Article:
Duke University senior Jared Dunnmon of Cincinnati was among the 32 recipients selected this weekend for prestigious Rhodes Scholarships.
Dunnmon, an A.B. Duke Scholar and past recipient of Goldwater Scholarships in Science, Mathematics and Engineering, was chosen from among 837 applicants at 309 colleges and universities throughout the country. He is the 43rd student in Duke's history to receive a Rhodes Scholarship.
Rhodes Scholarships, created in 1902 by the will of British philanthropist Cecil Rhodes, provide two or three years of study at Oxford University in England. Recipients are selected on the basis of high academic achievement, personal integrity, leadership potential and physical vigor, among other attributes.
"Jared Dunmon has been a model Duke student in the breadth of his engagements, his pursuit of excellence, and his use of academic learning to solve real-world problems," said Duke University President Richard H. Brodhead. "I'm delighted that he has been recognized with the Rhodes Scholarship."
Dunnmon is a mechanical engineering and economics major whose research has focused on novel and renewable energy sources. Working with Duke engineering professors Earl Dowell and Jonathan Protz, Dunnmon designed and tested clusters of micro-turbine devices in a wind tunnel to determine how much power they could produce from unusual wind flows, such as those between tall urban buildings.
While at Duke, Dunnmon served on a committee that helped develop an academic certificate program in energy and the environment, and he is pursuing that course of study along with his two majors. He also worked as an environmental policy intern for the mayor of San Francisco through the DukeEngage program, sang with the Duke Chapel Choir, and served with student organizations related to sustainability and social entrepreneurship at Duke.
At Oxford, Dunnmon plans to research the use of renewable fuels and other fuel-efficient measures in both industrial gas turbines and jet engines. Following his graduate studies at Oxford, he intends to develop a career in energy policy as well as energy research.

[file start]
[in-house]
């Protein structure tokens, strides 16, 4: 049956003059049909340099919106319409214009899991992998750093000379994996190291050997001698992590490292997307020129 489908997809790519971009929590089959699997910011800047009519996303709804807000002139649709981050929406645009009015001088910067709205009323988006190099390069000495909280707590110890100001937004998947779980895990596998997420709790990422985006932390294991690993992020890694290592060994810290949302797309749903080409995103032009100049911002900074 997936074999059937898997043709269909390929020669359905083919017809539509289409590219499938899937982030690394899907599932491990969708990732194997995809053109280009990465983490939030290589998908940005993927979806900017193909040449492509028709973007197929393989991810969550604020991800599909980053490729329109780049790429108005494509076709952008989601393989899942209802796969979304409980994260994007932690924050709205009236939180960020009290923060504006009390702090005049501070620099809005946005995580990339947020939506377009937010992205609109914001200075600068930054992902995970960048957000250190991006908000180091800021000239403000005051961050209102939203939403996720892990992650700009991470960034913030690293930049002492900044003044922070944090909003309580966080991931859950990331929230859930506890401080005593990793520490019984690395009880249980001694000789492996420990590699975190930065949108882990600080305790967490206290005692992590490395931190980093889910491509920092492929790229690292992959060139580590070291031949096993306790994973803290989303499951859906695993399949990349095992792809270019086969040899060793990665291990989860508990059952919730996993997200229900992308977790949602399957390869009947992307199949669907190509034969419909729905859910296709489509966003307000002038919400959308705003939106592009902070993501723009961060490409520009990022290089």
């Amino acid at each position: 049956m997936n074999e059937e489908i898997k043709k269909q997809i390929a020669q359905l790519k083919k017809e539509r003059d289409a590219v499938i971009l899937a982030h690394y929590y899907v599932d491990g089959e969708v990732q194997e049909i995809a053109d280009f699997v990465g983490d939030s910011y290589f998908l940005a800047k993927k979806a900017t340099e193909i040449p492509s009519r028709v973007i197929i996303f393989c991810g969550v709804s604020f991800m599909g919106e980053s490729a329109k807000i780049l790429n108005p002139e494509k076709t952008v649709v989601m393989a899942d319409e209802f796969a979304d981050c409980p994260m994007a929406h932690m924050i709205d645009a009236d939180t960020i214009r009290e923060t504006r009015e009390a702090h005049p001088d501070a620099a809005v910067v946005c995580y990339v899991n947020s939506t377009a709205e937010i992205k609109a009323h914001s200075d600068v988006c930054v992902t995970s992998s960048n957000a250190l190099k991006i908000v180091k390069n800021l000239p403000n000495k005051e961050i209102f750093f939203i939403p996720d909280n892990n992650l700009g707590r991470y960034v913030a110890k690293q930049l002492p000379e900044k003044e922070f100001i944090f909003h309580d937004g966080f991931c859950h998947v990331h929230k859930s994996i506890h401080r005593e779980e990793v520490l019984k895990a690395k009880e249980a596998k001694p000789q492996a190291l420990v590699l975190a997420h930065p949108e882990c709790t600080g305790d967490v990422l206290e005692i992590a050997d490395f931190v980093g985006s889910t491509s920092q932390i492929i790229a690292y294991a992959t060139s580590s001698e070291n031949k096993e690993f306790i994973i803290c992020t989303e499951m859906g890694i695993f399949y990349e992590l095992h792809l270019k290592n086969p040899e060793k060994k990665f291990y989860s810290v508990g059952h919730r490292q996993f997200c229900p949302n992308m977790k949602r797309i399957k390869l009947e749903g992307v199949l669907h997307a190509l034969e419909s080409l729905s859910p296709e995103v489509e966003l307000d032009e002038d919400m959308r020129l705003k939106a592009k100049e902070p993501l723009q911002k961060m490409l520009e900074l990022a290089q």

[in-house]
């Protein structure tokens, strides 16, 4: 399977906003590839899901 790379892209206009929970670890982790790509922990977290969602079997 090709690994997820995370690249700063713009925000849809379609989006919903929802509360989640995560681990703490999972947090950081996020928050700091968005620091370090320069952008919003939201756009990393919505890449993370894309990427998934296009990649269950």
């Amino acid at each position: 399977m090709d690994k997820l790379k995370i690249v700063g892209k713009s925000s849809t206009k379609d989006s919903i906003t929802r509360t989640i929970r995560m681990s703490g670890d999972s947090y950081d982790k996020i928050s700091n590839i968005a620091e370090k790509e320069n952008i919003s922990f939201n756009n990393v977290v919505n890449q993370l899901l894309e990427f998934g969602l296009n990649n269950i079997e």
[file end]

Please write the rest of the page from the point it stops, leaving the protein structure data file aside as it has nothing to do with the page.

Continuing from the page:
"The major challenge for my generation is to develop innovative technological and economic solutions that address the realities of dwindling resources without jeopardizing those that still remain," Dunnmon wrote in his Rhodes application. "I want my life's work to address what I believe to be the most difficult aspect of this challenge -- making environmentally and economically sustainable development possible on a global scale by providing accessible energy from renewable sources."
Dunnmon said he is still in a "state of disbelief" that he was chosen for the Rhodes, adding, "I am extremely grateful to all of the people who have helped me in the last few years to get here."
Dunnmon said he celebrated by going out to dinner with his mother and a friend Saturday night, but that he has a take-home test due Tuesday, "so it's back to the usual."
The value of the Rhodes Scholarship varies depending on the academic field, and the degree (B.A., master's, doctoral) chosen. The Rhodes Trust pays all college and university fees, provides a stipend to cover necessary expenses while in residence in Oxford and during vacations, and transportation to and from England. The total value of the scholarship is estimated to be about $50,000 per year.
Two other North Carolina student also were awarded Rhodes Scholarships this year -- Stephen Paul Shorkey Jr. and Laurence Deschamps-Laporte -- both from the University of North Carolina at Chapel Hill. A complete list of this year's recipients is online at http://www.rhodesscholar.org.